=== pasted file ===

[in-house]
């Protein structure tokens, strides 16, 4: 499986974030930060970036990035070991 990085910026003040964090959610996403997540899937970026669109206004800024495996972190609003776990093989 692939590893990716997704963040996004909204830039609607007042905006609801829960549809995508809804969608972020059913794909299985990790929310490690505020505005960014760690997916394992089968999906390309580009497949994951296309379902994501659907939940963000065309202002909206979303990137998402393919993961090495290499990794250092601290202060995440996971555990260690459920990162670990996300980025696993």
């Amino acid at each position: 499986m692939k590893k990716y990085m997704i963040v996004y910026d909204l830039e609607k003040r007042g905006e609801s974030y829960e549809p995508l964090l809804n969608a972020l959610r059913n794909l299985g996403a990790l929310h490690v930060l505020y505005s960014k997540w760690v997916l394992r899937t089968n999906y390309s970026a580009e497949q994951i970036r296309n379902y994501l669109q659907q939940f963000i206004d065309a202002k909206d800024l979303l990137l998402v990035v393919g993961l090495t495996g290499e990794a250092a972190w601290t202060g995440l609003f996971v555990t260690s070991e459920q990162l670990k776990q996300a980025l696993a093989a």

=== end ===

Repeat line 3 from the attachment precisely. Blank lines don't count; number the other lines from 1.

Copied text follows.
């Amino acid at each position: 499986m692939k590893k990716y990085m997704i963040v996004y910026d909204l830039e609607k003040r007042g905006e609801s974030y829960e549809p995508l964090l809804n969608a972020l959610r059913n794909l299985g996403a990790l929310h490690v930060l505020y505005s960014k997540w760690v997916l394992r899937t089968n999906y390309s970026a580009e497949q994951i970036r296309n379902y994501l669109q659907q939940f963000i206004d065309a202002k909206d800024l979303l990137l998402v990035v393919g993961l090495t495996g290499e990794a250092a972190w601290t202060g995440l609003f996971v555990t260690s070991e459920q990162l670990k776990q996300a980025l696993a093989a």